You are all well aware of my love affair with the Chinese Yuan (CYB), which I expect to appreciate substantially in coming years off the back of China’s continuing economic miracle. Bill Ackman, of Pershing Square Capital Management fame, has come up with his own variation, that of piling on a leveraged long in the Hong Kong dollar.
I often tell investors that Hong Kong is the way to play China if you want to sleep at night. As a holdover from its days as a British Crown Colony, which ended in 1998, it still employs largely western style accounting and corporate governance standards. Blowups of the variety that we are seeing in mainland companies, like Sino Forest, are much less common.
The Hong Kong economy is growing at a 6% annual rate, with 5% inflation, and a 3% unemployment rate. These are numbers that any developed country finance minister or politician would kill for. But because of an accident of history, the Hong Kong dollar has always been pegged to a foreign currency, first the British pound, and for the last 27 years, the U.S. dollar. So while its economic policy is, in effect, made in Beijing, monetary policy is determined in Washington. This can’t last.
Since the peg was established in 1983, Hong Kong has risen from an up-and-coming frontier market with almost laughable volatility to a triple “A” credit (a close friend of mine received an Order of the British Empire from Queen Elizabeth for engineering the scheme). Despite this stellar performance, the peg has made the Hong Kong dollar one of the weakest currencies in Asia. It really should be trading on par with the Singapore dollar, which has been moving from strength to strength for similar reasons. Let it float, and you could see a very rapid 30% appreciation from its current 12.90 cents.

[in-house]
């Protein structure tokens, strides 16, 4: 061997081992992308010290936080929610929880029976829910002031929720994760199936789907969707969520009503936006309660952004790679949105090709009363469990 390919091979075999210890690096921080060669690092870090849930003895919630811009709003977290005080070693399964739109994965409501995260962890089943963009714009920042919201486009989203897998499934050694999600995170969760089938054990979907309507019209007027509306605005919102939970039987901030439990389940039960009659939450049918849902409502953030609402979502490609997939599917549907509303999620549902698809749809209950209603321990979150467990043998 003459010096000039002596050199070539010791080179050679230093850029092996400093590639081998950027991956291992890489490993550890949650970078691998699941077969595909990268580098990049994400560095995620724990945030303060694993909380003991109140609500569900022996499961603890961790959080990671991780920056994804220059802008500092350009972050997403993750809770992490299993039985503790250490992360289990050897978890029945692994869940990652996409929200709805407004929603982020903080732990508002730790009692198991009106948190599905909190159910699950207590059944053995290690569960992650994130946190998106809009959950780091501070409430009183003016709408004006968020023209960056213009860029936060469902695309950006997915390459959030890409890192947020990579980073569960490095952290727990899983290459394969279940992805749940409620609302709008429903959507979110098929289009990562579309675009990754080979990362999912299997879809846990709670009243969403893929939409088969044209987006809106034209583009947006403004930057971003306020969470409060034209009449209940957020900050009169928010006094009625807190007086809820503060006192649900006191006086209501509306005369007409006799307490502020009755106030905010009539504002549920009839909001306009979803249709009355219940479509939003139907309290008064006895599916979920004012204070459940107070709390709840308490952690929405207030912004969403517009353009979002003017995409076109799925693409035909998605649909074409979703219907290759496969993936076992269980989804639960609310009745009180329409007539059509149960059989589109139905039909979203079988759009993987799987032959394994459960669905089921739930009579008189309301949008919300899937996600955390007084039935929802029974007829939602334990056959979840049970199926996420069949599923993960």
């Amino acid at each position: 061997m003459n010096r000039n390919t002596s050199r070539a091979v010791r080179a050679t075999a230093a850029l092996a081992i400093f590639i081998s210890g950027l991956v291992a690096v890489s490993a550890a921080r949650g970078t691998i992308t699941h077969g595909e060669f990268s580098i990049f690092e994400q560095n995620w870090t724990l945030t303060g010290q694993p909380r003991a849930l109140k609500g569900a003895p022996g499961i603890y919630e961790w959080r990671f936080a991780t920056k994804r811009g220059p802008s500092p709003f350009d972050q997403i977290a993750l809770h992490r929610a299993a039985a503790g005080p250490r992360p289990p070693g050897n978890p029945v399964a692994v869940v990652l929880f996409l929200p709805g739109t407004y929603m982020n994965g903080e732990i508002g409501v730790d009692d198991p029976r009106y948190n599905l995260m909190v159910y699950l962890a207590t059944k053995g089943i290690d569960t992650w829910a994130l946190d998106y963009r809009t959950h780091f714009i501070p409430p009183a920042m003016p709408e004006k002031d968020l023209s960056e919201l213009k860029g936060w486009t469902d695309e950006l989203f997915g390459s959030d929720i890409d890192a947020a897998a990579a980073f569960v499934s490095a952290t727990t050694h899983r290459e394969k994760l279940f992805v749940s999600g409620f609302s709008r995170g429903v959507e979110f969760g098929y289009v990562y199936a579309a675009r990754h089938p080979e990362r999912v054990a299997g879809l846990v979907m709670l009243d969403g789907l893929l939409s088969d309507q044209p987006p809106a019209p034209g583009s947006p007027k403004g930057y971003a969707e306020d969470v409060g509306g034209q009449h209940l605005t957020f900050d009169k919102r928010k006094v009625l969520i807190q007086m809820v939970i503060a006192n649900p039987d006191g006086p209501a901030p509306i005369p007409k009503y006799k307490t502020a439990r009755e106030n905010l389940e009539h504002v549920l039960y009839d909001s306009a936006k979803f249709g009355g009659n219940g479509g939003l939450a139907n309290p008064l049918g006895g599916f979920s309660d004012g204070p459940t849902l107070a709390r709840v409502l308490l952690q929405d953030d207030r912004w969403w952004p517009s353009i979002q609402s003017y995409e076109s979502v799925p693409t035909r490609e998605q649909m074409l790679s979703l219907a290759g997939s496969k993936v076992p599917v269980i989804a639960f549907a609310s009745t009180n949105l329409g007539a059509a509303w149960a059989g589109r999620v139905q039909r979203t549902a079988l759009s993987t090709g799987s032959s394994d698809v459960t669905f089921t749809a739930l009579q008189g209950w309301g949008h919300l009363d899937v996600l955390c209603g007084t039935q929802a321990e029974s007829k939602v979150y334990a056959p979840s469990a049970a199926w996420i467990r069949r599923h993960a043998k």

Ackman has taken his position in the form of highly-leveraged over-the-counter, out-of-the-money call options that do not trade on any exchange, and were most-likely custom-written by a major investment banks. There is no Hong Kong dollar ETF, and the Hong Kong iShares ETF (EWH) gives you exposure to both the currency and local blue chip equities.
Big hedge funds can do as Bill did and buy some custom options, although this is an expensive way to do it. Those with large credit lines can put on this trade through the interbank market where you can get 10:1 leverage. Individuals are limited to buying outright cash in Hong Kong dollars, or invest in the ETF and take the equity risk as well, where the long term prospects are excellent.
The Hong Kong currency could be dragged up by any move by China to float the Yuan, which is just a matter of time. But recent leaks from senior officials at the People’s Bank of China suggest that this is at least five years off.
Bick Ackman is not that patient. He expects the Hong Kong dollar to go ballistic within the next 12-18 months, which is the maturity of his options position. Longer than that, and he will simply roll forward the position when it expires. When is the next potential trigger? Next March, when Chinese elections may tempt bold moves on the monetary front.
A Peg Worth an OBE?